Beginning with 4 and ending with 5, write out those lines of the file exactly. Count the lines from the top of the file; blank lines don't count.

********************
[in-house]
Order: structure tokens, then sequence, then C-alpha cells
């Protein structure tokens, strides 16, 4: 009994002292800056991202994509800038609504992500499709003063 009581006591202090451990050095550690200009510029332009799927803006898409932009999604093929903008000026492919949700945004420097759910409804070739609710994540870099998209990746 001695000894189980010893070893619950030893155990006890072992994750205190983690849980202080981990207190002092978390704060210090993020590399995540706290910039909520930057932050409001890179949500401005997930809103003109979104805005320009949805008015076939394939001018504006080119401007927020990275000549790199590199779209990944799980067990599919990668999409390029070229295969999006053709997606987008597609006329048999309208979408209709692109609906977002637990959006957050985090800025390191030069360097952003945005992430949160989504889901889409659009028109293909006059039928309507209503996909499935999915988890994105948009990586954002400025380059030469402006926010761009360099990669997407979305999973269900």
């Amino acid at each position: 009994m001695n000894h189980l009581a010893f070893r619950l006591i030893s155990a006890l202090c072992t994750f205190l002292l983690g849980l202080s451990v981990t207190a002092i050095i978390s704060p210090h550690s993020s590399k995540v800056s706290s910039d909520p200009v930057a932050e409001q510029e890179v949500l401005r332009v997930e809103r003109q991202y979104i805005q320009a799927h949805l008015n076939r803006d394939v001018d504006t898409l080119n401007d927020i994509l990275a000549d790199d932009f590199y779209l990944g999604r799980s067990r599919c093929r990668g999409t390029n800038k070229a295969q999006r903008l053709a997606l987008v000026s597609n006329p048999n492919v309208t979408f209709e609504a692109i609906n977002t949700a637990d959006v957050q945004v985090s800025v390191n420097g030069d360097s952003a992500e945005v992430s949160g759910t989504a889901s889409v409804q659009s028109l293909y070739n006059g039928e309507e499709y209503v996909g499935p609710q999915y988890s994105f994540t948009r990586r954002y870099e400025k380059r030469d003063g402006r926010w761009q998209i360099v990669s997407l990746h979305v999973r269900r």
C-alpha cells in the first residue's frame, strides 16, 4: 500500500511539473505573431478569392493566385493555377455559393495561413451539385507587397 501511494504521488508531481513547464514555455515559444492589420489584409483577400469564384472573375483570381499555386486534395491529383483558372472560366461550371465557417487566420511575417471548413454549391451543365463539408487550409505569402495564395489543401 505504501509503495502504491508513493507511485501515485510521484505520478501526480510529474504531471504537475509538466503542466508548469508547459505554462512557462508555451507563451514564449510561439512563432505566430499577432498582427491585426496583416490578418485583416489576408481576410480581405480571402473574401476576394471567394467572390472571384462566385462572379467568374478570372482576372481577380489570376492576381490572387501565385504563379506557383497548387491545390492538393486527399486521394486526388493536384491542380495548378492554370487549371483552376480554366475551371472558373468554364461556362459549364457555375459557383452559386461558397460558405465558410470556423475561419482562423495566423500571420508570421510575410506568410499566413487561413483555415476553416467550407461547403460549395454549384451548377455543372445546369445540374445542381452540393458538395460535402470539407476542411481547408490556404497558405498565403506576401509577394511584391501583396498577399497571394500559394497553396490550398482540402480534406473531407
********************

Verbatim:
């Amino acid at each position: 009994m001695n000894h189980l009581a010893f070893r619950l006591i030893s155990a006890l202090c072992t994750f205190l002292l983690g849980l202080s451990v981990t207190a002092i050095i978390s704060p210090h550690s993020s590399k995540v800056s706290s910039d909520p200009v930057a932050e409001q510029e890179v949500l401005r332009v997930e809103r003109q991202y979104i805005q320009a799927h949805l008015n076939r803006d394939v001018d504006t898409l080119n401007d927020i994509l990275a000549d790199d932009f590199y779209l990944g999604r799980s067990r599919c093929r990668g999409t390029n800038k070229a295969q999006r903008l053709a997606l987008v000026s597609n006329p048999n492919v309208t979408f209709e609504a692109i609906n977002t949700a637990d959006v957050q945004v985090s800025v390191n420097g030069d360097s952003a992500e945005v992430s949160g759910t989504a889901s889409v409804q659009s028109l293909y070739n006059g039928e309507e499709y209503v996909g499935p609710q999915y988890s994105f994540t948009r990586r954002y870099e400025k380059r030469d003063g402006r926010w761009q998209i360099v990669s997407l990746h979305v999973r269900r």
C-alpha cells in the first residue's frame, strides 16, 4: 500500500511539473505573431478569392493566385493555377455559393495561413451539385507587397 501511494504521488508531481513547464514555455515559444492589420489584409483577400469564384472573375483570381499555386486534395491529383483558372472560366461550371465557417487566420511575417471548413454549391451543365463539408487550409505569402495564395489543401 505504501509503495502504491508513493507511485501515485510521484505520478501526480510529474504531471504537475509538466503542466508548469508547459505554462512557462508555451507563451514564449510561439512563432505566430499577432498582427491585426496583416490578418485583416489576408481576410480581405480571402473574401476576394471567394467572390472571384462566385462572379467568374478570372482576372481577380489570376492576381490572387501565385504563379506557383497548387491545390492538393486527399486521394486526388493536384491542380495548378492554370487549371483552376480554366475551371472558373468554364461556362459549364457555375459557383452559386461558397460558405465558410470556423475561419482562423495566423500571420508570421510575410506568410499566413487561413483555415476553416467550407461547403460549395454549384451548377455543372445546369445540374445542381452540393458538395460535402470539407476542411481547408490556404497558405498565403506576401509577394511584391501583396498577399497571394500559394497553396490550398482540402480534406473531407